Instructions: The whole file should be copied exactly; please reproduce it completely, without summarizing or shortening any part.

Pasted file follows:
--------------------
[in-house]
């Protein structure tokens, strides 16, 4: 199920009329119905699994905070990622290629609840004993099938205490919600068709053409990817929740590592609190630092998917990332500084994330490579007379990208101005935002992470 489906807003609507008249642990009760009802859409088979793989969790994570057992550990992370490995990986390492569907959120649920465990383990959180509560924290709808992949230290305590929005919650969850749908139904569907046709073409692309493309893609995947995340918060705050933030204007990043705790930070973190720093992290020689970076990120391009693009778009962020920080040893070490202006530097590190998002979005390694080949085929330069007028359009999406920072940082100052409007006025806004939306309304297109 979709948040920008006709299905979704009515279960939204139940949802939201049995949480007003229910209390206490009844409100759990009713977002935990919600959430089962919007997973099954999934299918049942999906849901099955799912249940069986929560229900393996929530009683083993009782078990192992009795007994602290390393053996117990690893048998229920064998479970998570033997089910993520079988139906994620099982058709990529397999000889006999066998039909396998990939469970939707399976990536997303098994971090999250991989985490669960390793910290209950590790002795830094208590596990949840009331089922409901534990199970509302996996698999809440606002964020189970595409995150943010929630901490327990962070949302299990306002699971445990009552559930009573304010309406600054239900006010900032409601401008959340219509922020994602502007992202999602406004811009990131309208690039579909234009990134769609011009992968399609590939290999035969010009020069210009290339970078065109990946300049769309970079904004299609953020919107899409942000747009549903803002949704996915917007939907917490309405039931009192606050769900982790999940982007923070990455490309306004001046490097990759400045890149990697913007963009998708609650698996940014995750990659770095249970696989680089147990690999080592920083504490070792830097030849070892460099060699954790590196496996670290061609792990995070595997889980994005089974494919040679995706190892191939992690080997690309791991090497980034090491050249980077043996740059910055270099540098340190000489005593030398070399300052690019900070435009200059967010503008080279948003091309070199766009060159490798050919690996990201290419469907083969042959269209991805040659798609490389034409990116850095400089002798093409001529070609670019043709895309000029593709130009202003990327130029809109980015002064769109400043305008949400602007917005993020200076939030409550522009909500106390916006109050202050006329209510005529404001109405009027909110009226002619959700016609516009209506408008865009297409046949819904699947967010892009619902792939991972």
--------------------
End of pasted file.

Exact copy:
[in-house]
């Protein structure tokens, strides 16, 4: 199920009329119905699994905070990622290629609840004993099938205490919600068709053409990817929740590592609190630092998917990332500084994330490579007379990208101005935002992470 489906807003609507008249642990009760009802859409088979793989969790994570057992550990992370490995990986390492569907959120649920465990383990959180509560924290709808992949230290305590929005919650969850749908139904569907046709073409692309493309893609995947995340918060705050933030204007990043705790930070973190720093992290020689970076990120391009693009778009962020920080040893070490202006530097590190998002979005390694080949085929330069007028359009999406920072940082100052409007006025806004939306309304297109 979709948040920008006709299905979704009515279960939204139940949802939201049995949480007003229910209390206490009844409100759990009713977002935990919600959430089962919007997973099954999934299918049942999906849901099955799912249940069986929560229900393996929530009683083993009782078990192992009795007994602290390393053996117990690893048998229920064998479970998570033997089910993520079988139906994620099982058709990529397999000889006999066998039909396998990939469970939707399976990536997303098994971090999250991989985490669960390793910290209950590790002795830094208590596990949840009331089922409901534990199970509302996996698999809440606002964020189970595409995150943010929630901490327990962070949302299990306002699971445990009552559930009573304010309406600054239900006010900032409601401008959340219509922020994602502007992202999602406004811009990131309208690039579909234009990134769609011009992968399609590939290999035969010009020069210009290339970078065109990946300049769309970079904004299609953020919107899409942000747009549903803002949704996915917007939907917490309405039931009192606050769900982790999940982007923070990455490309306004001046490097990759400045890149990697913007963009998708609650698996940014995750990659770095249970696989680089147990690999080592920083504490070792830097030849070892460099060699954790590196496996670290061609792990995070595997889980994005089974494919040679995706190892191939992690080997690309791991090497980034090491050249980077043996740059910055270099540098340190000489005593030398070399300052690019900070435009200059967010503008080279948003091309070199766009060159490798050919690996990201290419469907083969042959269209991805040659798609490389034409990116850095400089002798093409001529070609670019043709895309000029593709130009202003990327130029809109980015002064769109400043305008949400602007917005993020200076939030409550522009909500106390916006109050202050006329209510005529404001109405009027909110009226002619959700016609516009209506408008865009297409046949819904699947967010892009619902792939991972």